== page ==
The Holy Trinity, Year B (5/27/2018)
The Trinity doesn’t mean anything until it means something to you. The symbol of the Trinity does not delineate the identity of God apart from God’s relationship to the world, but expresses the human experience of being birthed, befriended, and upheld by God.
When we approach the doctrine of the Holy Trinity, we are apt to stray in two opposing directions. One tendency is to discount the symbol of the Trinity on the grounds that any effort to define God, especially in terms of an idea as developed as the Trinity, is foolish. God is so unfathomable, the thinking goes, that we might as well not try. Of course, there is wisdom in theological humility. We should never forget that all our human language about God is, in fact, human language. But, the language of Trinity, to quote Saint Augustine, “was coined not in order to give a complete explanation [of God], but in order that we might not be obliged to remain silent.” In other words, we have to say something. Otherwise, we risk becoming functional atheists, content to leave God in the realm of the ineffable and go about our lives unmoved by divine creativity and love.
We err in the opposite direction, however, when we treat the doctrine of the Holy Trinity as if it were a literal description of God, or “a blueprint of the inner workings of the godhead,” to borrow the words of Elizabeth Johnson. The symbol of the Trinity does not delineate the identity of God apart from God’s relationship to the world. If we seek to capture God’s fullness within the confines of a trinitarian formulation, like a picture in a frame, then we trade the true God for our concept of God.
The question remains: How can we speak of God as Father, Son, and Holy Spirit with both humility and authenticity? Throughout the ages, trinitarian theology has relied on analogy. Since reason alone cannot support the notion that One is actually Three and Three are One, we’ve always sought after approximations. Let me share one of my favorite trinitarian images with you: God the Father is the sun, enthroned in the sky far beyond our scope of life; we can’t even look directly at it on account of its brightness. God the Son is a sunbeam, streaming through the atmosphere to Earth. And, God the Holy Spirit is the point of light that actually reaches the Earth to warm your skin and nurture the growth of trees and flowers. In the end, the three are all one great light. Beautiful, isn’t it?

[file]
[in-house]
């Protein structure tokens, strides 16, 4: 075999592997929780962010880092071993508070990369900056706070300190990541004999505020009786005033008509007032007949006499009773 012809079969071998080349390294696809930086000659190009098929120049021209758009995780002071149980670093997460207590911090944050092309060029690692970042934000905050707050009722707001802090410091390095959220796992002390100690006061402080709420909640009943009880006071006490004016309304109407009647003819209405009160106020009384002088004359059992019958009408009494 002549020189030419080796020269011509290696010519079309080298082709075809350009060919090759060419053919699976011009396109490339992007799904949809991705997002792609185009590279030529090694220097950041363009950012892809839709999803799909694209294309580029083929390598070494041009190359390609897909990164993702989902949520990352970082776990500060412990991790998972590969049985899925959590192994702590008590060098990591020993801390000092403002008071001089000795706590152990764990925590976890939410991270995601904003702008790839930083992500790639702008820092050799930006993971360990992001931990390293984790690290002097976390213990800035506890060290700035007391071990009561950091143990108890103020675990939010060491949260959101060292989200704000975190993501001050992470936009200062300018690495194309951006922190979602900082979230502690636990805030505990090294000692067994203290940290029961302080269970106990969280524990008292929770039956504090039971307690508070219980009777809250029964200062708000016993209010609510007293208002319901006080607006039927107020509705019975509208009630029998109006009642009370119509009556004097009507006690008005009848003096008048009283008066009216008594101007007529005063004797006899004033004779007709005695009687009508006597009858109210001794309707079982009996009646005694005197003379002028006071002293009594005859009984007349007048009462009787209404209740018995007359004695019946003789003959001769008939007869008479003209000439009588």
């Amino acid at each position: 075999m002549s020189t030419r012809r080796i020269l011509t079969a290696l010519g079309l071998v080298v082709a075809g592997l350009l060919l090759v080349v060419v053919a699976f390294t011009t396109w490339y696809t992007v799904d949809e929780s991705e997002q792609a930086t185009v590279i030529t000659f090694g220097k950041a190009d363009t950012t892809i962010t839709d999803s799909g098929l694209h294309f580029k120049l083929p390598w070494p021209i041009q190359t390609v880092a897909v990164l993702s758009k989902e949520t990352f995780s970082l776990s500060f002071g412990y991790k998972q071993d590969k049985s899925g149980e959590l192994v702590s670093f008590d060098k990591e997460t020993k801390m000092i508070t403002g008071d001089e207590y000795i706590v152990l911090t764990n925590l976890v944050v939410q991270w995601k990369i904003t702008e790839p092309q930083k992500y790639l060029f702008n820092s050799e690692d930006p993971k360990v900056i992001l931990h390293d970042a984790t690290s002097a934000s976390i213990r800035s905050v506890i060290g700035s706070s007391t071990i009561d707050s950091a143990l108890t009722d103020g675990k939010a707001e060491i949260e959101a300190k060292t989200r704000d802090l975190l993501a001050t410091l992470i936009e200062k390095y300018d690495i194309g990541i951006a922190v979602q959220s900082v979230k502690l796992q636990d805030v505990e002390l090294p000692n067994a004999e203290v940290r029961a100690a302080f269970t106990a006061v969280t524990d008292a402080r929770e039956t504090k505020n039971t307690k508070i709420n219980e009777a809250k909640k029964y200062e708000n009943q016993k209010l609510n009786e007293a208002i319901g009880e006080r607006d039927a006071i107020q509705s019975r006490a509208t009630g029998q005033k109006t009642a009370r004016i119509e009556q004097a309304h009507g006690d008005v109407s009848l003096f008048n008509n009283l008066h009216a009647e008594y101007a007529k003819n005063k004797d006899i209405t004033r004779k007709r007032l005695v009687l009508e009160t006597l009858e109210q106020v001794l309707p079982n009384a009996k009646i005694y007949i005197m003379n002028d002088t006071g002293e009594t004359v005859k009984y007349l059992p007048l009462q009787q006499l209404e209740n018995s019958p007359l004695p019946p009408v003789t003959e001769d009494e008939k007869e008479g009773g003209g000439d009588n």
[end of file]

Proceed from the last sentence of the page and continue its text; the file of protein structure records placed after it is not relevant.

What is most compelling about this metaphor is that it describes God according to our lived experience. What matters most about the sun is not that it’s a giant sphere of hot plasma ninety-three million miles away, but that it’s the primary source of energy for life on Earth. What matters most about God is not that God dwells beyond our ability to grasp, but that God is alive and active in the realm of our existence, that God draws near to us.
In other words, the Trinity doesn’t mean anything until it means something to you. So, how do you make sense of God as Father, Son, and Holy Spirit? For a parent who is on the verge of meeting a new child, the imagery in our Gospel from John is especially powerful: “Very truly, I tell you, no one can see the reign of God without being born from above.” Jesus’ famous phrase is the subject of much debate. What does it mean to be “born from above,” or “born again”? From a certain theological perspective, this pronouncement serves as a warning to anyone who has not taken proper action in response to the gospel. Acknowledge Jesus as your personal Lord and Savior and be saved; be born again or suffer the consequences. It’s up to you. The irony of this interpretation, however, is that it contravenes the imagery of childbirth. After all, the child has no agency of his own; he cannot give birth to himself. He can only rely on his mother’s fortitude and loving care. To be “born” from above, to be “born” again, means to become an “infant” again – to be vulnerable, to entrust yourself to the one who births you and who loves you to death.
This is God intimately involved in human life, indeed, the source and sustainer of life. Dear church, this is the purpose of trinitarian theology, to name the one who births us and calls us beloved, who also befriends us and shares our suffering, and who breathes new life into us through faith. We can never speculate our way to a perfect understanding of God, and we don’t have to. Instead, let’s “speak of what we know and testify to what we have seen,” that we have come to cherish the Three-in-One because of the ways the One-in-Three has cherished us.
 Cited in Elizabeth Johnson, She Who Is, 203.
 Ibid. 204.
 Ibid. 127